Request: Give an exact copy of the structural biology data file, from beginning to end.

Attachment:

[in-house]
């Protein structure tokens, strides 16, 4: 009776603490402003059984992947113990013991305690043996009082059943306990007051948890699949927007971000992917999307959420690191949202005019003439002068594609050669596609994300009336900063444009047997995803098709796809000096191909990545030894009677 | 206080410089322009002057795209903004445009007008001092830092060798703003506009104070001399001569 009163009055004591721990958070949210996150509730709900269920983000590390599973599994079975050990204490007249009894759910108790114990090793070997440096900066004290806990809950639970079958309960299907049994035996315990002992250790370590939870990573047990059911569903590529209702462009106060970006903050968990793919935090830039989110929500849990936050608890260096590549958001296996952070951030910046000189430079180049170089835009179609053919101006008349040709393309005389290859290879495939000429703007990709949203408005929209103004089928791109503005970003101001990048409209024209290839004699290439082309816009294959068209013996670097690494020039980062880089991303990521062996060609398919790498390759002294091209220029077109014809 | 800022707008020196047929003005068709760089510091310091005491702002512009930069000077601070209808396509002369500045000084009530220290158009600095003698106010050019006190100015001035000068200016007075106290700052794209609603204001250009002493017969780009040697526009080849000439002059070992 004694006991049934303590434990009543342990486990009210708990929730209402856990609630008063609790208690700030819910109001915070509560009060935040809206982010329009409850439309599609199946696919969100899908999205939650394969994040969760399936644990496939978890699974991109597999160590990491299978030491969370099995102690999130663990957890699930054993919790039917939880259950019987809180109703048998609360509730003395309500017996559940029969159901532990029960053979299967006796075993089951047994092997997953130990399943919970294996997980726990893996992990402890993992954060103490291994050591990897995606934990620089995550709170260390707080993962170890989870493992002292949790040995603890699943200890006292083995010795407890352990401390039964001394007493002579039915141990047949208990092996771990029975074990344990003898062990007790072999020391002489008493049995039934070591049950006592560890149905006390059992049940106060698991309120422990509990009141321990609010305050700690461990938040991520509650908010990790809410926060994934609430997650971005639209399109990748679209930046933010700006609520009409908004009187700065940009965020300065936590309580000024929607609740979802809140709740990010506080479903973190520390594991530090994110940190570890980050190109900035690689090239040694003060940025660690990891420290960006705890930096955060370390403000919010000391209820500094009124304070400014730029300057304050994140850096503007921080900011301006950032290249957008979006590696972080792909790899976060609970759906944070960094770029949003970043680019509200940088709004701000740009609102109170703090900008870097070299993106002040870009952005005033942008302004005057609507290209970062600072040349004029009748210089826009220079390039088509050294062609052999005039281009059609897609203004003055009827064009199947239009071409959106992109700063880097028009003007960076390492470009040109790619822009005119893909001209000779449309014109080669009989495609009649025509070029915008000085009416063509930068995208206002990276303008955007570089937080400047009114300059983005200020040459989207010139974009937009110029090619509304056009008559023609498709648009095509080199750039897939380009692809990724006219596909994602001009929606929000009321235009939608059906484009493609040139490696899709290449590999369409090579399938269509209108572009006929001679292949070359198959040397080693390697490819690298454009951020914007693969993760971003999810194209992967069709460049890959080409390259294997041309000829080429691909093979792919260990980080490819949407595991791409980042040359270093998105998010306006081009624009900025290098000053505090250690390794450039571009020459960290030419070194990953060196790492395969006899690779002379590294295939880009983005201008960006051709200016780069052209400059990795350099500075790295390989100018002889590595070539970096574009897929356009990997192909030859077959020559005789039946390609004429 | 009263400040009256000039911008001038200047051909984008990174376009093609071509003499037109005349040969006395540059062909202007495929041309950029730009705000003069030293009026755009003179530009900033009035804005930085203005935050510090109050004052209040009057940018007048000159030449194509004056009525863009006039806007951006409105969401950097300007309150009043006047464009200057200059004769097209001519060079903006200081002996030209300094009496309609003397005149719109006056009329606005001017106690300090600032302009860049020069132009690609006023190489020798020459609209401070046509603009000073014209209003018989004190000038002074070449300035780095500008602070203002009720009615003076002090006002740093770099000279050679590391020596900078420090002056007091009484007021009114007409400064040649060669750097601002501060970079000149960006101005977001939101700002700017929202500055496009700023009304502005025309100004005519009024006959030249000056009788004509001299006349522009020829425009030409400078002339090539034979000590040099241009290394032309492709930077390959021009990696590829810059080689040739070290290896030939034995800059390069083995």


[in-house]
């Protein structure tokens, strides 16, 4: 009776603490402003059984992947113990013991305690043996009082059943306990007051948890699949927007971000992917999307959420690191949202005019003439002068594609050669596609994300009336900063444009047997995803098709796809000096191909990545030894009677 | 206080410089322009002057795209903004445009007008001092830092060798703003506009104070001399001569 009163009055004591721990958070949210996150509730709900269920983000590390599973599994079975050990204490007249009894759910108790114990090793070997440096900066004290806990809950639970079958309960299907049994035996315990002992250790370590939870990573047990059911569903590529209702462009106060970006903050968990793919935090830039989110929500849990936050608890260096590549958001296996952070951030910046000189430079180049170089835009179609053919101006008349040709393309005389290859290879495939000429703007990709949203408005929209103004089928791109503005970003101001990048409209024209290839004699290439082309816009294959068209013996670097690494020039980062880089991303990521062996060609398919790498390759002294091209220029077109014809 | 800022707008020196047929003005068709760089510091310091005491702002512009930069000077601070209808396509002369500045000084009530220290158009600095003698106010050019006190100015001035000068200016007075106290700052794209609603204001250009002493017969780009040697526009080849000439002059070992 004694006991049934303590434990009543342990486990009210708990929730209402856990609630008063609790208690700030819910109001915070509560009060935040809206982010329009409850439309599609199946696919969100899908999205939650394969994040969760399936644990496939978890699974991109597999160590990491299978030491969370099995102690999130663990957890699930054993919790039917939880259950019987809180109703048998609360509730003395309500017996559940029969159901532990029960053979299967006796075993089951047994092997997953130990399943919970294996997980726990893996992990402890993992954060103490291994050591990897995606934990620089995550709170260390707080993962170890989870493992002292949790040995603890699943200890006292083995010795407890352990401390039964001394007493002579039915141990047949208990092996771990029975074990344990003898062990007790072999020391002489008493049995039934070591049950006592560890149905006390059992049940106060698991309120422990509990009141321990609010305050700690461990938040991520509650908010990790809410926060994934609430997650971005639209399109990748679209930046933010700006609520009409908004009187700065940009965020300065936590309580000024929607609740979802809140709740990010506080479903973190520390594991530090994110940190570890980050190109900035690689090239040694003060940025660690990891420290960006705890930096955060370390403000919010000391209820500094009124304070400014730029300057304050994140850096503007921080900011301006950032290249957008979006590696972080792909790899976060609970759906944070960094770029949003970043680019509200940088709004701000740009609102109170703090900008870097070299993106002040870009952005005033942008302004005057609507290209970062600072040349004029009748210089826009220079390039088509050294062609052999005039281009059609897609203004003055009827064009199947239009071409959106992109700063880097028009003007960076390492470009040109790619822009005119893909001209000779449309014109080669009989495609009649025509070029915008000085009416063509930068995208206002990276303008955007570089937080400047009114300059983005200020040459989207010139974009937009110029090619509304056009008559023609498709648009095509080199750039897939380009692809990724006219596909994602001009929606929000009321235009939608059906484009493609040139490696899709290449590999369409090579399938269509209108572009006929001679292949070359198959040397080693390697490819690298454009951020914007693969993760971003999810194209992967069709460049890959080409390259294997041309000829080429691909093979792919260990980080490819949407595991791409980042040359270093998105998010306006081009624009900025290098000053505090250690390794450039571009020459960290030419070194990953060196790492395969006899690779002379590294295939880009983005201008960006051709200016780069052209400059990795350099500075790295390989100018002889590595070539970096574009897929356009990997192909030859077959020559005789039946390609004429 | 009263400040009256000039911008001038200047051909984008990174376009093609071509003499037109005349040969006395540059062909202007495929041309950029730009705000003069030293009026755009003179530009900033009035804005930085203005935050510090109050004052209040009057940018007048000159030449194509004056009525863009006039806007951006409105969401950097300007309150009043006047464009200057200059004769097209001519060079903006200081002996030209300094009496309609003397005149719109006056009329606005001017106690300090600032302009860049020069132009690609006023190489020798020459609209401070046509603009000073014209209003018989004190000038002074070449300035780095500008602070203002009720009615003076002090006002740093770099000279050679590391020596900078420090002056007091009484007021009114007409400064040649060669750097601002501060970079000149960006101005977001939101700002700017929202500055496009700023009304502005025309100004005519009024006959030249000056009788004509001299006349522009020829425009030409400078002339090539034979000590040099241009290394032309492709930077390959021009990696590829810059080689040739070290290896030939034995800059390069083995």